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Lett, Jarrells win central Ohio Statehouse primaries; Householder’s candidates too close to call - News - The Columbus Dispatch


For most of Ohio’s candidates the unusual primary election finally came to an end Tuesday night, but a handful of Ohio House races where an outside group spent a total of more than $1 million things are still too close to call.

Ballots postmarked by Monday, April 27, can arrive as late as May 8 to local boards of election and still be counted — making the primary race up to 42 days longer than candidates expected.

Those could be the deciding factor on whether a pro-House Speaker Larry Householder group called Growth and Opportunity PAC made the right call when it invested heavily in five races.

In Central Ohio, two major primary races came to an end early Wednesday morning when the Franklin County Board of Elections released its results.

Dontavius Jarrells, the 31-year-old spokesman for the Franklin County treasurer’s office, comfortably won his five-way race to replace outgoing Rep. Bernadine Kennedy-Kent, D-Columbus.

Jarrells won 45% of the vote, according to election results posted by the Ohio Secretary of State’s Office. None of the other four men in the race broke 23%.

The urban district is heavily Democratic. Kennedy Kent won with nearly 85% of the vote in 2018, and she won with 71% in 2016 — making it likely Jarrells will become the district’s new state representative.

Democratic candidate Gary Josephson dropped out of the race a few days after the primary was extended, saying he didn’t have the money to move his campaign online. Josephson had largely relied on door knocking and passing out his own literature to his Columbus neighbors.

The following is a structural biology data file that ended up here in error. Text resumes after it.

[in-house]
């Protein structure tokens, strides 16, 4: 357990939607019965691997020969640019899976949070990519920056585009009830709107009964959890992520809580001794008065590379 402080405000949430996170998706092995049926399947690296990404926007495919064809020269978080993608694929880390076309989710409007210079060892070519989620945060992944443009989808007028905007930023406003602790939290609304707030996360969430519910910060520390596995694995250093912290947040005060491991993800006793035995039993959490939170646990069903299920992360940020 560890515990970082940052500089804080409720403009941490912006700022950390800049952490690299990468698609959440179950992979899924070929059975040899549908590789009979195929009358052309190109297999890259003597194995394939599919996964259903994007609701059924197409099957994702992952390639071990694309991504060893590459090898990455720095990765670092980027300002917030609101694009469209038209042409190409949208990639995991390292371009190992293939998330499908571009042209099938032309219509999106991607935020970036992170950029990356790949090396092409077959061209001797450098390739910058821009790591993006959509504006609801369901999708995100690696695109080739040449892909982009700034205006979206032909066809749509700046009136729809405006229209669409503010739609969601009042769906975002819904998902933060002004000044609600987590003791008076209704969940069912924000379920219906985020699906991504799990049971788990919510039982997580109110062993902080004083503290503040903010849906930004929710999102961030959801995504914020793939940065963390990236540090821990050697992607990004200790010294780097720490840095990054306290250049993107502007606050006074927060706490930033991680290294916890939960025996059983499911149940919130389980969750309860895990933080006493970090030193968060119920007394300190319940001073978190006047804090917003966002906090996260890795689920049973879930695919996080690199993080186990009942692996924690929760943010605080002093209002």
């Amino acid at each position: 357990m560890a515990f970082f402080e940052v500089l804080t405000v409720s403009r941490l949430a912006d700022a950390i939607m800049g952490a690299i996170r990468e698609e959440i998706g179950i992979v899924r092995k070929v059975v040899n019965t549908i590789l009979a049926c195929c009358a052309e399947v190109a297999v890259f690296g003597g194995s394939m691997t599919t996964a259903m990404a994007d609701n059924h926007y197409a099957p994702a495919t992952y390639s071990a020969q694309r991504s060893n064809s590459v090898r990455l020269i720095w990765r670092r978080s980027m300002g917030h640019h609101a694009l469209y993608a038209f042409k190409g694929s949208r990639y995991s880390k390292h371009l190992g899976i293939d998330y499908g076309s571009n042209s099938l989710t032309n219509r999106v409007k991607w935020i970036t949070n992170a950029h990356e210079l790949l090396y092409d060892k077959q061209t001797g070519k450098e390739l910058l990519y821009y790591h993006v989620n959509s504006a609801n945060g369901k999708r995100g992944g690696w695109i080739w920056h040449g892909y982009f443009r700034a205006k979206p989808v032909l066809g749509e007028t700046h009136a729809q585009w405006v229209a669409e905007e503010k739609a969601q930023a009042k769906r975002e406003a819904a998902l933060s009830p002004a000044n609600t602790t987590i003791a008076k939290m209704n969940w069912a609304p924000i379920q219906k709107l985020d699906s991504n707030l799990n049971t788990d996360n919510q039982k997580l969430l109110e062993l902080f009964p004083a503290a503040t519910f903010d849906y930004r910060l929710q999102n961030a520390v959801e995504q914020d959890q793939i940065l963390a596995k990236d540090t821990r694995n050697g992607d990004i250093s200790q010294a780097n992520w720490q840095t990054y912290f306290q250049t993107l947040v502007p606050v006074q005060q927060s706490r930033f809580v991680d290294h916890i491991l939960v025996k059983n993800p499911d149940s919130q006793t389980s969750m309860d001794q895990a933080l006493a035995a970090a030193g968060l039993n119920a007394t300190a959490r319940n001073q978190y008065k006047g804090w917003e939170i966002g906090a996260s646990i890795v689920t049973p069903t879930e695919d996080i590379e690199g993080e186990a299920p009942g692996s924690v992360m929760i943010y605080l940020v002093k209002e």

“I do feel bad for the candidates who thought it was going to be over in March,” said Aryeh Alex, executive director for the Ohio House Democratic Caucus. “The human emotion on that cannot be easy, Democratic or Republican. Being a candidate on the ballot is stressful enough.”

Another multi-way race with a clear primary winner was Senate District 16.

Crystal Lett will be the Democratic candidate who takes on Hilliard Republican Sen. Stephanie Kunze in what both parties believe will be one of the most expensive and competitive Statehouse races this fall.

“It is more important than ever that we have leaders at the Statehouse who will fight for Ohio families. This will continue to be my promise to you: people come first, and are always worth fighting for,” Lett said in a statement. “I am honored and proud to be your Democratic candidate for Ohio Senate District 16.”

The seat sits on the western side of Franklin County and includes parts of Dublin, Upper Arlington and Grove City. Kunze, a moderate Republican who chairs the Senate’s Higher Education Committee, won her seat 59% to 41% in 2016. But the number of registered Democrats in her district has grown each year. The area favored Democrat Richard Cordray for governor in 2018.

The Growth and Opportunity PAC spent most of its money on two races near Cincinnati, and neither one had a clear winner Wednesday morning.

The 65th district, which includes most of Clermont County, was a three-way race between former U.S. Rep Jean Schmidt, who Householder supported, and two political newcomers Joe Dills and Dillon Blevins.

Dills had the endorsement of the Ohio Republican Party until news broke that he had used a dating website for people looking to have extramarital affairs.

Schmidt had a narrow lead over Dills Wednesday morning. Less than 300 votes separated the two candidates, according to the unofficial results.

In the neighboring 66th district, Adam Bird was leading both Nick Owens and Allen Freeman, who had the backing of the Speaker. Bird, a former New Richmond Superintendent, had 36% while Owen and Freeman both had 32%.

In Licking County, the race for House District 71 was too close to call Tuesday night.

Rep. Mark Fraizer, R-Newark, was up by less than 300 votes against Thad Claggett, a contractor, with more than 800 ballots still outstanding.

The super PAC paid for an attack ad against Claggett that accused his company of mismanaging the renovation of the Career and Technology Education Centers of Licking County. Claggett was sued over the contract, but a judge ruled in his favor, saying the architect on the project was to blame.

astaver@dispatch.com

@annastaver

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